Roadmap
Build your roadmap by doubling down on what users love and addressing what holds others back.
You now know what users love — and you also know what holds users back. But how do you balance these? Vision-driven teams are apt to double down on what users love. Feedback-driven teams are apt to double down on addressing feedback. But it turns out that neither extreme is optimal.

If you only double down on what users love, your product/market fit score will not increase. If you only address what holds users back, your competition will likely overtake you.

You can use this philosophy to automatically generate a roadmap that will increase product/market fit!

Product roadmap

We decided to split our roadmap in half. We spent half our time doubling down on what our very disappointed users loved, and half our time on our speed-loving-yet-somewhat-disappointed users. We labeled every project with a cost and impact. For the second half of the roadmap — addressing what held somewhat disappointed users back — the impact was clear from the number of requests. For the first half of the roadmap — doubling down on what people love — we intuited the impact.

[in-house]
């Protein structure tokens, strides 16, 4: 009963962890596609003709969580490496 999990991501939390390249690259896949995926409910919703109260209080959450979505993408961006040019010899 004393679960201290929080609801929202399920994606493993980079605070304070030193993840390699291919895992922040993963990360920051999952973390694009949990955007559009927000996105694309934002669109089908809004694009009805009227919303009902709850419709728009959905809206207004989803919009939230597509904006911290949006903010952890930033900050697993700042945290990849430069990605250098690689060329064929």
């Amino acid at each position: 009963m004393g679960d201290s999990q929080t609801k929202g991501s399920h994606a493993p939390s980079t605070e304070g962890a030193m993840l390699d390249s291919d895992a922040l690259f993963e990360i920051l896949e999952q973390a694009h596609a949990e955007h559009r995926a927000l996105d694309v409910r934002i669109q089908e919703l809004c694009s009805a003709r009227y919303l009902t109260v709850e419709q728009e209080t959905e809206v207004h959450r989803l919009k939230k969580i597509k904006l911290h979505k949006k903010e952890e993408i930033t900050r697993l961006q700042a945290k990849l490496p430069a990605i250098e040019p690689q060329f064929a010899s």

To increase your product/market fit score, spend half your time doubling down on what users already love and the other half on addressing what’s holding others back.
Targeting
Item
Enter Keyword
# Survey responses with keyword
See Responses
Cost
Impact
Very disappointed
More speed
speed
126
↗️
More shortcuts
shortcut
128
↗️
More automation
fast
104
↗️
More design flourishes
design
16
↗️
Somewhat disappointed
Developing a mobile app.
mobile
46
↗️
Adding integrations.
integration
47
↗️
Improving attachment handling.
attachment
15
↗️
Introducing calendaring features.
calendar
55
↗️
Creating a unified inbox option.
inbox
149
↗️
Making search better.
search
35
↗️
Rolling out read receipts.
receipts
19
↗️

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